Monday, March 14, 2011

How to Alienate An Audience, Part 1: The Hero Isn’t Curious

This is the big one. Pure death. Your hero has to want to unravel the story. That’s all a hero is: the character who has to solve this problem. Your audience wants the whole story to come out, but they can’t do it themselves-- Instead, they have to trust your hero to get to the bottom of it for them. If the hero doesn’t care, what are they supposed to do?

But let’s say that you feel you need to drop some information to the audience that they’ll need later, so you have somebody casually mention something important in conversation with the hero, but the hero doesn’t notice or care, even though it should be a big clue... This is a huge sympathy killer. If you’re hero passively receives an incomplete piece of important information and doesn’t follow up, then the audience feels betrayed. They say to your hero, “Hey, loser, I’m counting on you to dig up all the information I need to enjoy this story, but you’re not asking the follow-up question I need you to ask! What good are you?”

Now of course, you can occasionally have your hero “miss” a piece of key info that the audience picks up on, but only if the audience feels that the hero has a good reason for missing it, like a big distraction. Even better, drop the information, then have the hero and audience both get distracted by something else at the same time, so that they both forget about it. Then, later, when it turns out to be important, they’ll both be kicking themselves at the same time, and they’ll bond even more.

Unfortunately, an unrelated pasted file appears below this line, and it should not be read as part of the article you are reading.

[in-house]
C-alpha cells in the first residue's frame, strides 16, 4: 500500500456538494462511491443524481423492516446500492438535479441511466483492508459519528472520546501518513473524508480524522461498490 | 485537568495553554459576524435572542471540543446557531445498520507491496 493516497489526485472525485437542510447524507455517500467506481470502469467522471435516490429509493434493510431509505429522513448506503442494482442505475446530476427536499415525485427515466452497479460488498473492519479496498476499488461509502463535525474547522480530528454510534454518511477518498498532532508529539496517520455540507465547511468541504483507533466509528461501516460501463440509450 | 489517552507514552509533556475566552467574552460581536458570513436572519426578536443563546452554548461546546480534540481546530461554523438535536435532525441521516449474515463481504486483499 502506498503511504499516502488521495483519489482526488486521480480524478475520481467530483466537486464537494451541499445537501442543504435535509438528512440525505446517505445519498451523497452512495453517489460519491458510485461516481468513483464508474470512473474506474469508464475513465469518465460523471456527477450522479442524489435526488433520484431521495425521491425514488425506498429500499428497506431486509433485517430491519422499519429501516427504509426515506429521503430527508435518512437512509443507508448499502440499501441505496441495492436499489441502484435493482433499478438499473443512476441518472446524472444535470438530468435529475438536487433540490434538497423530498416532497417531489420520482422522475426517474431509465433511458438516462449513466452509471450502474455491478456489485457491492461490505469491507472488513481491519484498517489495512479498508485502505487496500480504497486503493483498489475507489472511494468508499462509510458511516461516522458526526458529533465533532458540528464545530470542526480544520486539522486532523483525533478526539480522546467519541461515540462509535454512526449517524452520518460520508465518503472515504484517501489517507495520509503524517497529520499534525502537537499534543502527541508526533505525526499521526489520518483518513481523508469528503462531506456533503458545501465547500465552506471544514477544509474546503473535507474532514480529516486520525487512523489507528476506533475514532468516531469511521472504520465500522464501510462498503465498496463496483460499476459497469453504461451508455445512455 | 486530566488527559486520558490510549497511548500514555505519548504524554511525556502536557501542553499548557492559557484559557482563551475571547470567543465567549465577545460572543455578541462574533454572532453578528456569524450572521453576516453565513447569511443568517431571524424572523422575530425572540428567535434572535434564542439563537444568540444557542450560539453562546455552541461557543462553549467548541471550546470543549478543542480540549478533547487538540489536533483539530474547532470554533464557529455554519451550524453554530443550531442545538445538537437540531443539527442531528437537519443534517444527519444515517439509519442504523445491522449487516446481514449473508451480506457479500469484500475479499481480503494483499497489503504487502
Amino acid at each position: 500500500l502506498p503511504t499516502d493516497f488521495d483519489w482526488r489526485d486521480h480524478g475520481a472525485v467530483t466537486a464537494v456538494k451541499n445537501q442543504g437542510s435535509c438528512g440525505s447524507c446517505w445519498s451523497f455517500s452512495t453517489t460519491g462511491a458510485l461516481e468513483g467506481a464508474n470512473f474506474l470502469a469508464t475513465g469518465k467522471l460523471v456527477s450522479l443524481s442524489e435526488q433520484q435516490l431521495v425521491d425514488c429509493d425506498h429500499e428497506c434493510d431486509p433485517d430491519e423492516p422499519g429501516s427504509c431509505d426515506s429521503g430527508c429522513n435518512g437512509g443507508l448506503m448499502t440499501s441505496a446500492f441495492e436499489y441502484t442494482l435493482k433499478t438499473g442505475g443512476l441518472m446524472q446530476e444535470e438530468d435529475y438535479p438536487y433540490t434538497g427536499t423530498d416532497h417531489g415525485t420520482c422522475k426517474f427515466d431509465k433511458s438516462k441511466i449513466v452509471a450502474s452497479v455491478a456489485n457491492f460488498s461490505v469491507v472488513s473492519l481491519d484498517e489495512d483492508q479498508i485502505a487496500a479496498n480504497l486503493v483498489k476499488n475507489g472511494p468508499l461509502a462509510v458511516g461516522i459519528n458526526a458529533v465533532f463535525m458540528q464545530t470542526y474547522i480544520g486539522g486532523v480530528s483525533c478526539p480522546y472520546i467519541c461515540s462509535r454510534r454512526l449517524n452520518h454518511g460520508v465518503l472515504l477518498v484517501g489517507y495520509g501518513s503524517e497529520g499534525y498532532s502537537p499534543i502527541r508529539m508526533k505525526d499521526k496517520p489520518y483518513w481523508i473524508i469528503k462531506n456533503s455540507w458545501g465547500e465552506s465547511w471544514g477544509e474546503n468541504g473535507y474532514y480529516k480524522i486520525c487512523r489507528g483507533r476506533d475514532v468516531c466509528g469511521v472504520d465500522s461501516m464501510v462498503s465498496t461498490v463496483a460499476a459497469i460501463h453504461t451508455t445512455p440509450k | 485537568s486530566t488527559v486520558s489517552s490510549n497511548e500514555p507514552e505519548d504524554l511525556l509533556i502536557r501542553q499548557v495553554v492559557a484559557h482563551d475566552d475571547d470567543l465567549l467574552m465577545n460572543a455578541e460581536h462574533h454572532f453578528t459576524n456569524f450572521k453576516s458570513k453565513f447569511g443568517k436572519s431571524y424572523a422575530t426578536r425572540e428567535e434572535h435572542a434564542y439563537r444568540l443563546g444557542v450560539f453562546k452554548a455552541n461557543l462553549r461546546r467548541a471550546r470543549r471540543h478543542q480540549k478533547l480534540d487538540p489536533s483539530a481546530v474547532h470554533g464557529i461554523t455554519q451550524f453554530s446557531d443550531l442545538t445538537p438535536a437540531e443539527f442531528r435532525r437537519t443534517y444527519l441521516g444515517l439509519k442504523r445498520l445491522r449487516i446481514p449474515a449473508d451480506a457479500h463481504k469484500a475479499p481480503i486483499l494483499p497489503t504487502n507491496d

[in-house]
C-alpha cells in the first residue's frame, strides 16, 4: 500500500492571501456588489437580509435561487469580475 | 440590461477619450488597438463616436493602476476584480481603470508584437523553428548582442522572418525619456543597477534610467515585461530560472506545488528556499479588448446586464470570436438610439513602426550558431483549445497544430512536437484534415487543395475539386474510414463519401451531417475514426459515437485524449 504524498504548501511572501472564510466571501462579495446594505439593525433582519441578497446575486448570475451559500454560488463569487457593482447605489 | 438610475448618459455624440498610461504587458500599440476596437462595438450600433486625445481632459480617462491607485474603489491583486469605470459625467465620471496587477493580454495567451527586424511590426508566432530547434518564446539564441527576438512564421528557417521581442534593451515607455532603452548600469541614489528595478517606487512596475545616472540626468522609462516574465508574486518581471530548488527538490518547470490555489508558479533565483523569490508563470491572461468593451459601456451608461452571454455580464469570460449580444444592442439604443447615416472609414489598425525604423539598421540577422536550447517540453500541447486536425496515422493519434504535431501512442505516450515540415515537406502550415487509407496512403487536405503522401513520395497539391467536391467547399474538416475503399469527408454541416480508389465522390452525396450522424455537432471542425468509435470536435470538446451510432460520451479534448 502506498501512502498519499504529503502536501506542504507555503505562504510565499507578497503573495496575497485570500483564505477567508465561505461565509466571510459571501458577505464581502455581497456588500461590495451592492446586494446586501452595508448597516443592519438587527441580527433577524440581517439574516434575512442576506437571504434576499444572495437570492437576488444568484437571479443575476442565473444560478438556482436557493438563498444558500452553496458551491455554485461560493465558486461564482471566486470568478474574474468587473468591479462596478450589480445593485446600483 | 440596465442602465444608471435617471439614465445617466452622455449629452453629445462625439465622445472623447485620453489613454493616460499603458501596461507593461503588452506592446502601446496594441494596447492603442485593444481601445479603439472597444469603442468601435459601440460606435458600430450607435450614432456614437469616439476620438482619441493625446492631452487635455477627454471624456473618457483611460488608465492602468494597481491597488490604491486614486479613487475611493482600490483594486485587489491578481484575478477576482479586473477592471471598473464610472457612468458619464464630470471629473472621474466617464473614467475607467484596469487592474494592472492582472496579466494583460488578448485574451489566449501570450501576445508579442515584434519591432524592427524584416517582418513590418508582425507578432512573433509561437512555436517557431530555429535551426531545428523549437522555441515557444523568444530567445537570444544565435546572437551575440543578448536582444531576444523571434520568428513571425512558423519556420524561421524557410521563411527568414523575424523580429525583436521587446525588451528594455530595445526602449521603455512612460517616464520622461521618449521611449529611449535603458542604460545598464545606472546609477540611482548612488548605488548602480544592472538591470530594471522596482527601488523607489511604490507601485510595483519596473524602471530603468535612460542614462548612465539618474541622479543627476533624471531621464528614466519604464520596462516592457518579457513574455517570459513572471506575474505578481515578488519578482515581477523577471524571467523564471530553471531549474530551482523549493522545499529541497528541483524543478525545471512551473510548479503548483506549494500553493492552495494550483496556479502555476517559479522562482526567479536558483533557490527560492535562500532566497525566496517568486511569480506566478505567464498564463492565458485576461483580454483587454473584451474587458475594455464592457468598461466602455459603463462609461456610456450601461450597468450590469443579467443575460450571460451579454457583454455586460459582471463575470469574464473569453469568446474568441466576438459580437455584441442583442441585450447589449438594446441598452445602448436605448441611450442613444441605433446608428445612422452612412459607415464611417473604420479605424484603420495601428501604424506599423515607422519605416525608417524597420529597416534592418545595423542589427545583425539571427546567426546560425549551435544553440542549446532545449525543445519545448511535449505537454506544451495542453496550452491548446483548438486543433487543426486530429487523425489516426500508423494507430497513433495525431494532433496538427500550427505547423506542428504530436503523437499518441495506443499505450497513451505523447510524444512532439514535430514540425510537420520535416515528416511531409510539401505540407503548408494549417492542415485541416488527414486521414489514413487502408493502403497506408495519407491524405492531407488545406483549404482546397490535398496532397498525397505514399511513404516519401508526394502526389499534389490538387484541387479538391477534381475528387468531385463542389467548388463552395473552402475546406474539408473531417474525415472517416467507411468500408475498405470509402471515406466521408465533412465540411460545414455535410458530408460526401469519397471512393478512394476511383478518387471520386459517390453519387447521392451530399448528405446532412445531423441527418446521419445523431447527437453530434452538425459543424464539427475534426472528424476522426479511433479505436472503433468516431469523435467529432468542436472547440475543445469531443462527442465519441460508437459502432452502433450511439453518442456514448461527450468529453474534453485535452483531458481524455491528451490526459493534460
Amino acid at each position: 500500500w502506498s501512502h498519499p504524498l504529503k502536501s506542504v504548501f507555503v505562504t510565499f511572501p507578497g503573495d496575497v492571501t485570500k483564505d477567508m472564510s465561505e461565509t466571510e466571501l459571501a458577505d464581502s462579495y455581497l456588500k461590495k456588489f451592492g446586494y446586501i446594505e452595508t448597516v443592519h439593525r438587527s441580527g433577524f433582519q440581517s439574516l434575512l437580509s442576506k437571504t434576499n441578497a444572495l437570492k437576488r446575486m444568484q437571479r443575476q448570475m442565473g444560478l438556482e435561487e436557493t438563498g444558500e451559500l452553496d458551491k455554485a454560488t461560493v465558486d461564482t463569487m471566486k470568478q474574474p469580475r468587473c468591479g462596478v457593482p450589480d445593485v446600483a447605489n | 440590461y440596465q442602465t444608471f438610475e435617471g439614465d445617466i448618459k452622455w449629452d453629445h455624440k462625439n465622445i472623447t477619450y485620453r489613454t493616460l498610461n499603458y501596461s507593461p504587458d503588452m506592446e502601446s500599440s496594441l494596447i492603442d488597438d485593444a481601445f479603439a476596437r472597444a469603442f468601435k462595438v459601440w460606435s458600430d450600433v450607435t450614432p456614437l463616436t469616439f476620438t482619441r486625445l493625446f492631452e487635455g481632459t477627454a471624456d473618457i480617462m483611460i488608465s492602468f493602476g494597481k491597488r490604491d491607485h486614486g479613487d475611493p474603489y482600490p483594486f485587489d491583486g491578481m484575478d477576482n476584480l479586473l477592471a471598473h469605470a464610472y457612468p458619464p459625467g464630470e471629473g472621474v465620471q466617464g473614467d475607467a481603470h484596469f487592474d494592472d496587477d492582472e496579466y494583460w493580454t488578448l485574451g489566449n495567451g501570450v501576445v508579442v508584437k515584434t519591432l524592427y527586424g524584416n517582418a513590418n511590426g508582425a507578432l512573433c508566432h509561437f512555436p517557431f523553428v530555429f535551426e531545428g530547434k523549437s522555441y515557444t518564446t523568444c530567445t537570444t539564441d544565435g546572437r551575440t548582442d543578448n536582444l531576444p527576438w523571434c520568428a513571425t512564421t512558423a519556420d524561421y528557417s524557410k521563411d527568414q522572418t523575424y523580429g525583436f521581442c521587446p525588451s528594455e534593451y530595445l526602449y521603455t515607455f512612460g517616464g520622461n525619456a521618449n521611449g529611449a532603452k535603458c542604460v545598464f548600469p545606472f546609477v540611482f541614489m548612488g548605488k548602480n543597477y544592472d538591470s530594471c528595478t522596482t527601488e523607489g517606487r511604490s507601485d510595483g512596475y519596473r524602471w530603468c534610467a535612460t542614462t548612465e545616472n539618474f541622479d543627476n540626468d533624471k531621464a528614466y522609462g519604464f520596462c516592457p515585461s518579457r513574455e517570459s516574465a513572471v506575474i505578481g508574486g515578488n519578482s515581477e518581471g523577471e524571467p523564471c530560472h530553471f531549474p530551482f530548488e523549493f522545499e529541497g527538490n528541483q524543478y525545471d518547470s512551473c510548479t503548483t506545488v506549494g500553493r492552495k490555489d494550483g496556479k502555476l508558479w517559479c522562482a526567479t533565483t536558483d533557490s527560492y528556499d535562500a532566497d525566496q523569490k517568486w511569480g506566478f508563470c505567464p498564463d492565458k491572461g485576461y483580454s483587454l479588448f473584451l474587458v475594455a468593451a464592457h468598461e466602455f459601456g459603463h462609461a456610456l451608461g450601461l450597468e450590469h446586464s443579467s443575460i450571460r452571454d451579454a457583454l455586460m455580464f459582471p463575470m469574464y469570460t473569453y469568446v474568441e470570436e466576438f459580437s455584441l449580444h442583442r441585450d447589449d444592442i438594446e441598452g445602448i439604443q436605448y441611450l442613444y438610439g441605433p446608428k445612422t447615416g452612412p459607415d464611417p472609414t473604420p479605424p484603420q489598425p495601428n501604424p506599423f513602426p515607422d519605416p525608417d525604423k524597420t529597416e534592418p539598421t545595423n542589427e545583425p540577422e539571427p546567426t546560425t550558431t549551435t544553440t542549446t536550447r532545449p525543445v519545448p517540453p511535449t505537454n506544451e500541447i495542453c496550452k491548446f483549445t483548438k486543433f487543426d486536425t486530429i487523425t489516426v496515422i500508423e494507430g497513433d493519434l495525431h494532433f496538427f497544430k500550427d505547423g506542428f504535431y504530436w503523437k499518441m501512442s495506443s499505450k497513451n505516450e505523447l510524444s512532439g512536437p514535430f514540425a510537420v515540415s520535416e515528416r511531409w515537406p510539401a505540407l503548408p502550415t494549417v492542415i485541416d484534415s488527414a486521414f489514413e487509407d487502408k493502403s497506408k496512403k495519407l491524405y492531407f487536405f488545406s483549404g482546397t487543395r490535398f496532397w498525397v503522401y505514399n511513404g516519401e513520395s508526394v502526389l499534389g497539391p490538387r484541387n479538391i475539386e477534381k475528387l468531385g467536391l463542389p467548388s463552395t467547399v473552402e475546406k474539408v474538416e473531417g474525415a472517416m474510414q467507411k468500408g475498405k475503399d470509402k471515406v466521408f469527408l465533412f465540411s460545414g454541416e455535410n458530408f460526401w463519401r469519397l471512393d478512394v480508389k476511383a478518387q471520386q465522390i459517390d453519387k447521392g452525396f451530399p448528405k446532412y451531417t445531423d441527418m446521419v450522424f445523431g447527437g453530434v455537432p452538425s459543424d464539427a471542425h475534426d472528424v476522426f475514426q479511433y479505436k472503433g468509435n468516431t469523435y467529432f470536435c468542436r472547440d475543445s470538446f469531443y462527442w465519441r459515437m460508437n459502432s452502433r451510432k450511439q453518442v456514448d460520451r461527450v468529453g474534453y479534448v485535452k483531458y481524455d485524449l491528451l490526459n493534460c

An example of the right way to do it would be the glasses in the pond in Chinatown, the audience and Jake get distracted at the same time and forget all about them. But later, when they turn out to be the key piece of evidence, we don’t get mad at Jake for forgetting about them, we get mad at ourselves.

It’s an equally big sympathy killer if heroes don’t act on the concrete information that they do receive. This can be a problem when you try to build tension by ending every scene on an ominous warning of some kind. Oooh- spooky! But then, in the next scene, the hero has moved on to another part of their day, and they forget all about the warning until it’s too late, three scenes later. You can make a case that not every hero has to be proactive, but at the very least, they have to be reactive.

The audience is constantly trying to anticipate what’s going to happen next. If they can tell that the hero is not able, or not even trying, to anticipate a consequence that we can anticipate, just by looking over their shoulder, we feel powerless. Why are we putting our trust in these schmucks?? Remember on “The X-Files”, when they would get a big piece of the alien invasion puzzle at the end of an episode, and we’d all be on the edge of our seats, and then next week they were back in some podunk solving some dinky little monster mystery, as if they’d never gotten that big clue? Remember how infuriating that was? Don’t do that.


Anonymous said...

I was a writer on The X-Files and this always bugged me, too. I was talking to another writer on the show (before I was hired) and he was baffled that the audience let the show get away with the flip between alien/conspiracy episodes and monster-of-the-week episodes.

Christine Tyler said...

The second to last paragraph also reminded me of LOST. Gosh dangit I would get so mad...

This is an excellent post. After reading the first bit I was like, "but, what if the MC isn't supposed to notice along with the reader?" and then you answered that--perfectly.


Amy said...

I also immediately thought of Lost. Still pissed about that one.